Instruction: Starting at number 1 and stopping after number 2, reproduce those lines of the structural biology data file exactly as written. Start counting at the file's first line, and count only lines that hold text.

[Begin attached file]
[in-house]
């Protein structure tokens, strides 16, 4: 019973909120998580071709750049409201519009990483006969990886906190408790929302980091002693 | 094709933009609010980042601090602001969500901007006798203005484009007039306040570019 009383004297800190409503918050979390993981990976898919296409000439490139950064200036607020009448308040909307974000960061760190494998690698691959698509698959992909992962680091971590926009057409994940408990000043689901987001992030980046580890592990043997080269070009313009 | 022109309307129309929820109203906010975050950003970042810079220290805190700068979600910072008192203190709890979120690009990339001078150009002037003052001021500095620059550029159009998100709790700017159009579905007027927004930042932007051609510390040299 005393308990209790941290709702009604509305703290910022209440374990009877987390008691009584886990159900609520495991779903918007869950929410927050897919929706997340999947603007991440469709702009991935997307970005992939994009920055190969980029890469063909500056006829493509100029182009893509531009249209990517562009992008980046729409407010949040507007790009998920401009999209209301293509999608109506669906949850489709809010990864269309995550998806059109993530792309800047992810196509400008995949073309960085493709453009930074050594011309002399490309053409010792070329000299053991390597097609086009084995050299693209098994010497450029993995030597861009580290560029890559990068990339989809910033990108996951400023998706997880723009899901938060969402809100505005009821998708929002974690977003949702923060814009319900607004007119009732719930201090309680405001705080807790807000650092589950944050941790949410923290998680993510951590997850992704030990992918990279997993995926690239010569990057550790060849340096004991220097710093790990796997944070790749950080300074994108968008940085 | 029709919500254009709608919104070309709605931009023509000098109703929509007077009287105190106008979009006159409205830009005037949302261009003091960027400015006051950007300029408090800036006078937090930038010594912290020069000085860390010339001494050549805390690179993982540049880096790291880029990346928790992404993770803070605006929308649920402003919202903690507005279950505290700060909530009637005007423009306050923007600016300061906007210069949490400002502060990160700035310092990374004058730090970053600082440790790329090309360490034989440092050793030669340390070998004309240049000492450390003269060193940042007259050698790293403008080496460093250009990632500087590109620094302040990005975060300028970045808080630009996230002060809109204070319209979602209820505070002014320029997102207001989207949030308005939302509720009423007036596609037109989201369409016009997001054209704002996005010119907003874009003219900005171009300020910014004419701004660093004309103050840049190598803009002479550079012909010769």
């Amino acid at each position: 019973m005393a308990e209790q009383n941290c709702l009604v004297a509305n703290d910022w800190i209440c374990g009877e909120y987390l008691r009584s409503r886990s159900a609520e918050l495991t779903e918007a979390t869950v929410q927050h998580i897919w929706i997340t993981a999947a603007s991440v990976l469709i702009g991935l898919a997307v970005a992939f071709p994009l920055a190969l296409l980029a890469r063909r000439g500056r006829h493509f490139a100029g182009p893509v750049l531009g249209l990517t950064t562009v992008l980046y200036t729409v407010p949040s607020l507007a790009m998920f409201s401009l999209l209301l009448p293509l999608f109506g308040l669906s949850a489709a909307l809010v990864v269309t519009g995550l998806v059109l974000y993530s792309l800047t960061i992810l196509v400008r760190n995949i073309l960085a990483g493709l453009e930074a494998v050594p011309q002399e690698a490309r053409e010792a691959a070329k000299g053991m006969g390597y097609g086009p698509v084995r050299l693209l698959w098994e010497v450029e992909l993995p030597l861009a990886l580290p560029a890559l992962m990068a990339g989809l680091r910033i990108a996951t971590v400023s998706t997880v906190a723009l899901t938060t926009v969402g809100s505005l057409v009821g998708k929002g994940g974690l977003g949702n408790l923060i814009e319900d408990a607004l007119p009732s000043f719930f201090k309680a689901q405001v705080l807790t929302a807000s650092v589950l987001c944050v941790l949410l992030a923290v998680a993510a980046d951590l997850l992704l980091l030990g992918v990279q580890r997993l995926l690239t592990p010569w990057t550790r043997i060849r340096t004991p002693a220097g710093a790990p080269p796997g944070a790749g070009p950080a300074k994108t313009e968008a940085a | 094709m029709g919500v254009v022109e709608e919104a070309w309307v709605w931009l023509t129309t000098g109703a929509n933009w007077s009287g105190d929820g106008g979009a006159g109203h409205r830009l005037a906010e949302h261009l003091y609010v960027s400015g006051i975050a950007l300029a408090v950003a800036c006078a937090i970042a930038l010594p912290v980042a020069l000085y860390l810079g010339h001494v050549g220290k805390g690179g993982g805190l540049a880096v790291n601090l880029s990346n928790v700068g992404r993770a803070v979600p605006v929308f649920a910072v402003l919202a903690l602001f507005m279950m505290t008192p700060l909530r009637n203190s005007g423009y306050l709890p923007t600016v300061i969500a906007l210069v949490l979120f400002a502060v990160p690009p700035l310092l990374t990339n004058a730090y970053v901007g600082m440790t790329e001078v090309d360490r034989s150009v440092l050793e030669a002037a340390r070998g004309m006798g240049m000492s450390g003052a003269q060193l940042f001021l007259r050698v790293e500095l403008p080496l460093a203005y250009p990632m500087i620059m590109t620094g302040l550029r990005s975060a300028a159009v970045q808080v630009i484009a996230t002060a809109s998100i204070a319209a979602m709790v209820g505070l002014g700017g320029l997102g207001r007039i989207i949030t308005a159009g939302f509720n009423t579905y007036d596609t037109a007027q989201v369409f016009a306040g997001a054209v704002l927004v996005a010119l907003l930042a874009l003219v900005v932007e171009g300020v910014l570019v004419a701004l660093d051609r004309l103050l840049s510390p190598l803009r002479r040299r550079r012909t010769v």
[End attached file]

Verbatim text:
[in-house]
């Protein structure tokens, strides 16, 4: 019973909120998580071709750049409201519009990483006969990886906190408790929302980091002693 | 094709933009609010980042601090602001969500901007006798203005484009007039306040570019 009383004297800190409503918050979390993981990976898919296409000439490139950064200036607020009448308040909307974000960061760190494998690698691959698509698959992909992962680091971590926009057409994940408990000043689901987001992030980046580890592990043997080269070009313009 | 022109309307129309929820109203906010975050950003970042810079220290805190700068979600910072008192203190709890979120690009990339001078150009002037003052001021500095620059550029159009998100709790700017159009579905007027927004930042932007051609510390040299 005393308990209790941290709702009604509305703290910022209440374990009877987390008691009584886990159900609520495991779903918007869950929410927050897919929706997340999947603007991440469709702009991935997307970005992939994009920055190969980029890469063909500056006829493509100029182009893509531009249209990517562009992008980046729409407010949040507007790009998920401009999209209301293509999608109506669906949850489709809010990864269309995550998806059109993530792309800047992810196509400008995949073309960085493709453009930074050594011309002399490309053409010792070329000299053991390597097609086009084995050299693209098994010497450029993995030597861009580290560029890559990068990339989809910033990108996951400023998706997880723009899901938060969402809100505005009821998708929002974690977003949702923060814009319900607004007119009732719930201090309680405001705080807790807000650092589950944050941790949410923290998680993510951590997850992704030990992918990279997993995926690239010569990057550790060849340096004991220097710093790990796997944070790749950080300074994108968008940085 | 029709919500254009709608919104070309709605931009023509000098109703929509007077009287105190106008979009006159409205830009005037949302261009003091960027400015006051950007300029408090800036006078937090930038010594912290020069000085860390010339001494050549805390690179993982540049880096790291880029990346928790992404993770803070605006929308649920402003919202903690507005279950505290700060909530009637005007423009306050923007600016300061906007210069949490400002502060990160700035310092990374004058730090970053600082440790790329090309360490034989440092050793030669340390070998004309240049000492450390003269060193940042007259050698790293403008080496460093250009990632500087590109620094302040990005975060300028970045808080630009996230002060809109204070319209979602209820505070002014320029997102207001989207949030308005939302509720009423007036596609037109989201369409016009997001054209704002996005010119907003874009003219900005171009300020910014004419701004660093004309103050840049190598803009002479550079012909010769």